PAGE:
In an attempt to shed further light on which of these two factors contributed more strongly to the build-up of financial imbalances ahead of the crisis, we assess the effect of global measures of monetary policy and global imbalances, relying once more on interactions with supervisory variables to improve identification. The global monetary stance is measured by the average across OECD countries of the deviation from Taylor, as shown in Figure 6. The extent of global imbalances is measured by the standard deviation of current account positions, as shown in Figure 7.

We find that, when we suppress year-fixed effects, the global monetary policy stance is assigned a negative coefficient, Table 8, column (1), in line with the idea that low policy rates globally contributed to the build-up of financial imbalances ahead of the crisis. We also find that the standard deviation of current account positions is assigned a positive coefficient, in line with the hypothesis that the increase in capital flows associated with increasing global imbalances contributed to ample liquidity ahead of the crisis, Table 8, column (8). It turns out that the base effect on global imbalances is statistically significant at the one per cent level, and substantially stronger than the base effect on the global monetary stance, which is significant at the ten per cent level only. Since neither of these regressions include year-fixed effects, however, both of these effects are likely to be measured with some error.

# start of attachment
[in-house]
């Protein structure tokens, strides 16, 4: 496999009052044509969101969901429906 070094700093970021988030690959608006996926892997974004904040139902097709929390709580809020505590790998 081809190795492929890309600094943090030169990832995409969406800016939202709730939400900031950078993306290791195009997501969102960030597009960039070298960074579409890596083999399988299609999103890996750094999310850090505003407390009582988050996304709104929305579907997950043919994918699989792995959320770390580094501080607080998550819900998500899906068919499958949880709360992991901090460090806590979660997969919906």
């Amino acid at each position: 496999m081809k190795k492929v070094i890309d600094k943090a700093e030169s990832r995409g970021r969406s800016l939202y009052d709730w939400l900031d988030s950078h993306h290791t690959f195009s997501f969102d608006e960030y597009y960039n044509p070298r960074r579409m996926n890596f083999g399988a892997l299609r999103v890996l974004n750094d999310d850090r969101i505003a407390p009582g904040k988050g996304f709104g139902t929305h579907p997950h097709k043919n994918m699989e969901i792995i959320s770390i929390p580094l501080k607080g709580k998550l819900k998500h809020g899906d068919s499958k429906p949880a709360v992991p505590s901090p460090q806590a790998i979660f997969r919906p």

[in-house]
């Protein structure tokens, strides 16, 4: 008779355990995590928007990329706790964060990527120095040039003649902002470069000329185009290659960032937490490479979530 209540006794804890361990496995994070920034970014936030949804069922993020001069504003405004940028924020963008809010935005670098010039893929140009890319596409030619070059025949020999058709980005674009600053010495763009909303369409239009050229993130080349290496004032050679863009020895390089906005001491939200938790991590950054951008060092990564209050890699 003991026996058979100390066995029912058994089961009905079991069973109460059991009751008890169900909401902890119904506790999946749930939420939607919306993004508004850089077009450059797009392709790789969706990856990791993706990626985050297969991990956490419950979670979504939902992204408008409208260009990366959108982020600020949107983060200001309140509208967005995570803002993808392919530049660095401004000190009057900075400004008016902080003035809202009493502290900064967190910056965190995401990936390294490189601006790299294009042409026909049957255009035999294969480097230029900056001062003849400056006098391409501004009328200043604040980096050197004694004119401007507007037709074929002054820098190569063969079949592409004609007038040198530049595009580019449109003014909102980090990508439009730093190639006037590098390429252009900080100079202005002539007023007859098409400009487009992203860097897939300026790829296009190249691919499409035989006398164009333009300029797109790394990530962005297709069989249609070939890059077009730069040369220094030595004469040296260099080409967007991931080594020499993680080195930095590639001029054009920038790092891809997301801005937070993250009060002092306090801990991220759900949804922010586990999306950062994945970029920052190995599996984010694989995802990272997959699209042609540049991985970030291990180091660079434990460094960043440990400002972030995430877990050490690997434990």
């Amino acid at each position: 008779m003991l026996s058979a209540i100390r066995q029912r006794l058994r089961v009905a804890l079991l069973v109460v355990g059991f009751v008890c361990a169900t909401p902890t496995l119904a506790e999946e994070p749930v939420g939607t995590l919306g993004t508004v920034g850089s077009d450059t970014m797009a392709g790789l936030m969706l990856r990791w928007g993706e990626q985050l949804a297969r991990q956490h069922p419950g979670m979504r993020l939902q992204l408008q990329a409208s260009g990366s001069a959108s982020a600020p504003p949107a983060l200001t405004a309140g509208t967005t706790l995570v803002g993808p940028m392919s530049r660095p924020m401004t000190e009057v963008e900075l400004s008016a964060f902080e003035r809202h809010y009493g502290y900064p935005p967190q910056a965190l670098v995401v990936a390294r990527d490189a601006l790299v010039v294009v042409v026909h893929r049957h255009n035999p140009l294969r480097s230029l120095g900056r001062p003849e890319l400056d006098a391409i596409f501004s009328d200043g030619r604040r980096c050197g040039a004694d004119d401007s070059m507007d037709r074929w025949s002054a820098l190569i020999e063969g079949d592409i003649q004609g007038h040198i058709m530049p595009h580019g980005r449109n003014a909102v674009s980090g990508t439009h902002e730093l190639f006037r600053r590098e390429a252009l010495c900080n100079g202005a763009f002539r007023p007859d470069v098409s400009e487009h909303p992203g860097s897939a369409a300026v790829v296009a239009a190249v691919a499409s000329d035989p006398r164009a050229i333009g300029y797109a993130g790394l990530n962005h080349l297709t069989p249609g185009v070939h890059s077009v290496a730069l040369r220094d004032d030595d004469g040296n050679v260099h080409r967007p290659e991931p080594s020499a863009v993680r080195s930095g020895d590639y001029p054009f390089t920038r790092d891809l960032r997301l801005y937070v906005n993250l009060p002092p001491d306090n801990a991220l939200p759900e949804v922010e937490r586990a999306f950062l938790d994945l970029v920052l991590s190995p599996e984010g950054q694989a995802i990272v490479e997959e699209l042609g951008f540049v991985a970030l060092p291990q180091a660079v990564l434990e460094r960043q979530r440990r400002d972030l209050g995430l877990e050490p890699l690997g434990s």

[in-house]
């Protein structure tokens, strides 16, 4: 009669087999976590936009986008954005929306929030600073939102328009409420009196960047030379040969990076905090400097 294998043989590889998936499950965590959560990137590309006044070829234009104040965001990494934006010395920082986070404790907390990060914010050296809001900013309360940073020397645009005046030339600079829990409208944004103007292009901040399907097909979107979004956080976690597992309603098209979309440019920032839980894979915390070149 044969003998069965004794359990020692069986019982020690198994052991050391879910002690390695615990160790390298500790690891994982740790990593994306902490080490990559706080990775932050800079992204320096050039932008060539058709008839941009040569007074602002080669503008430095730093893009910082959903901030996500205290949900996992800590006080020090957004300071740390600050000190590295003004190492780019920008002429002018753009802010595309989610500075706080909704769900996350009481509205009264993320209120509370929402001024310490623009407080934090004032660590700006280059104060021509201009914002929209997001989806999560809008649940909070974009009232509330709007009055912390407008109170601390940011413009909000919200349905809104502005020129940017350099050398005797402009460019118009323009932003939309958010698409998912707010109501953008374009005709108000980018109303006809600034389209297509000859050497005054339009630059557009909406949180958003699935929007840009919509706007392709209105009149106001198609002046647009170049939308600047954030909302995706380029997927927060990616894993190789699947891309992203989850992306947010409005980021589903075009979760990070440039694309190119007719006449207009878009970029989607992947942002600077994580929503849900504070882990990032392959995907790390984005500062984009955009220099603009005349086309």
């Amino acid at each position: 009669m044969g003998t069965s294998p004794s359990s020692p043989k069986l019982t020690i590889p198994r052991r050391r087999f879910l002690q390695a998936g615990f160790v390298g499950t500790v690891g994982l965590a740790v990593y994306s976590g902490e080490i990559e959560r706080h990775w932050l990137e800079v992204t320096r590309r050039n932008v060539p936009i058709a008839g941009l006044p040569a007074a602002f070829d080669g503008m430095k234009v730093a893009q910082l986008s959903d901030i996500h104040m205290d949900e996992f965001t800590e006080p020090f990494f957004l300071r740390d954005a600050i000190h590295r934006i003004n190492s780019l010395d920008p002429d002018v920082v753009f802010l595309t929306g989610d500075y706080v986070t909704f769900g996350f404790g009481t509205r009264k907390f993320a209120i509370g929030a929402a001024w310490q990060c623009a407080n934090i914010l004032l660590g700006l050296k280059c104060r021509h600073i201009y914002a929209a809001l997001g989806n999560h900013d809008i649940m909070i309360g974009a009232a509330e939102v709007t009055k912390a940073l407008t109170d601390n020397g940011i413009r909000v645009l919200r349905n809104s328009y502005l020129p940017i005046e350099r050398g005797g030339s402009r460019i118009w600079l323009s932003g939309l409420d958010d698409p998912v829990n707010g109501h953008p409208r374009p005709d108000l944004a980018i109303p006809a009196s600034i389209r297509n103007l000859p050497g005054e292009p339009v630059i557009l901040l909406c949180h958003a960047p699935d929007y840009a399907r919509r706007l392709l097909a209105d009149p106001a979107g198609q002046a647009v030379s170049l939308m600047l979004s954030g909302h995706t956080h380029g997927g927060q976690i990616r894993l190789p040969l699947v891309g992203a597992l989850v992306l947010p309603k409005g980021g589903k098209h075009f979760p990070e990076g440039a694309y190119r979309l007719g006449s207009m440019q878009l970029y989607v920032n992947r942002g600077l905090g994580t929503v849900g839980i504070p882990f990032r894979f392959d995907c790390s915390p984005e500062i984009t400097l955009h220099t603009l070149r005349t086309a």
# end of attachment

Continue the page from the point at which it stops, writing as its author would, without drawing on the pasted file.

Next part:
Table 8.

Global Factors

The dependent variable is the ratio of private sector credit extended by banks to customer deposits. The global monetary policy stance is measured as the average across OECD countries of the policy rate deviation from the Taylor rule benchmark. Global imbalances are measured by the cross-country standard deviation of current accounts scaled by GDP. Panel fixed effects estimates are reported with standard errors clustered by country in brackets. Details on the variables definitions and the data sources are provided in Appendix II. Appendix III describes the construction of the regulation and supervision indices. The sample covers 22 OECD countries during the period 1999-2007.

Panel A. Global monetary policy stance and global imbalances

Robust standard errors in brackets* significant at 10%; ** significant at 5%; *** significant at 1%